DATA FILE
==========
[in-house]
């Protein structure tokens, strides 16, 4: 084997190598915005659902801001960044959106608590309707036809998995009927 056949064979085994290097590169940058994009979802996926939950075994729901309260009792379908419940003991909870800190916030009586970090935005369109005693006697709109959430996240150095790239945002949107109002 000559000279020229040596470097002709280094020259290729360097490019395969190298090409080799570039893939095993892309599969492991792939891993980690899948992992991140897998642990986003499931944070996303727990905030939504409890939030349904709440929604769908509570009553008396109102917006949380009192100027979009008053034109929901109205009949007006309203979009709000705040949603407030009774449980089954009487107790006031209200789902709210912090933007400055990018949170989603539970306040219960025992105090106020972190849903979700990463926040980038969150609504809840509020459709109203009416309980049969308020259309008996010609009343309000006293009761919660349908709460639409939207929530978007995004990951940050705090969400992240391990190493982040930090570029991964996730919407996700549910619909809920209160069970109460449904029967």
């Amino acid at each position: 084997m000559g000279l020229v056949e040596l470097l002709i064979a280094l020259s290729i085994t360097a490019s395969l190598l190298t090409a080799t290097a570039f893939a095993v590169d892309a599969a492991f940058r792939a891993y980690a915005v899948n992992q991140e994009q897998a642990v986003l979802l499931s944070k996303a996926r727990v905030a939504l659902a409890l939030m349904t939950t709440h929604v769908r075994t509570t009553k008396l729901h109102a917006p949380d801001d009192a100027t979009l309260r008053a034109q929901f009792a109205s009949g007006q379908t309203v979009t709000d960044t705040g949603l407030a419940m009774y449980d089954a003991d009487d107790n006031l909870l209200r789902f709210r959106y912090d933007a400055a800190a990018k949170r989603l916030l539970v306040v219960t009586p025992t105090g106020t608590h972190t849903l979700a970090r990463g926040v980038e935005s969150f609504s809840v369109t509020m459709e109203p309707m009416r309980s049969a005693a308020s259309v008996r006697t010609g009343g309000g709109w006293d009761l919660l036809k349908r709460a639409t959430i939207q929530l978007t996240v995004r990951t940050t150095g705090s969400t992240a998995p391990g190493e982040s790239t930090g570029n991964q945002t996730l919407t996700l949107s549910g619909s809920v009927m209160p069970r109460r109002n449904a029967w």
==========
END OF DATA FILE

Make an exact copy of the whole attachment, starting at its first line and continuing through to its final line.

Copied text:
[in-house]
């Protein structure tokens, strides 16, 4: 084997190598915005659902801001960044959106608590309707036809998995009927 056949064979085994290097590169940058994009979802996926939950075994729901309260009792379908419940003991909870800190916030009586970090935005369109005693006697709109959430996240150095790239945002949107109002 000559000279020229040596470097002709280094020259290729360097490019395969190298090409080799570039893939095993892309599969492991792939891993980690899948992992991140897998642990986003499931944070996303727990905030939504409890939030349904709440929604769908509570009553008396109102917006949380009192100027979009008053034109929901109205009949007006309203979009709000705040949603407030009774449980089954009487107790006031209200789902709210912090933007400055990018949170989603539970306040219960025992105090106020972190849903979700990463926040980038969150609504809840509020459709109203009416309980049969308020259309008996010609009343309000006293009761919660349908709460639409939207929530978007995004990951940050705090969400992240391990190493982040930090570029991964996730919407996700549910619909809920209160069970109460449904029967």
């Amino acid at each position: 084997m000559g000279l020229v056949e040596l470097l002709i064979a280094l020259s290729i085994t360097a490019s395969l190598l190298t090409a080799t290097a570039f893939a095993v590169d892309a599969a492991f940058r792939a891993y980690a915005v899948n992992q991140e994009q897998a642990v986003l979802l499931s944070k996303a996926r727990v905030a939504l659902a409890l939030m349904t939950t709440h929604v769908r075994t509570t009553k008396l729901h109102a917006p949380d801001d009192a100027t979009l309260r008053a034109q929901f009792a109205s009949g007006q379908t309203v979009t709000d960044t705040g949603l407030a419940m009774y449980d089954a003991d009487d107790n006031l909870l209200r789902f709210r959106y912090d933007a400055a800190a990018k949170r989603l916030l539970v306040v219960t009586p025992t105090g106020t608590h972190t849903l979700a970090r990463g926040v980038e935005s969150f609504s809840v369109t509020m459709e109203p309707m009416r309980s049969a005693a308020s259309v008996r006697t010609g009343g309000g709109w006293d009761l919660l036809k349908r709460a639409t959430i939207q929530l978007t996240v995004r990951t940050t150095g705090s969400t992240a998995p391990g190493e982040s790239t930090g570029n991964q945002t996730l919407t996700l949107s549910g619909s809920v009927m209160p069970r109460r109002n449904a029967w």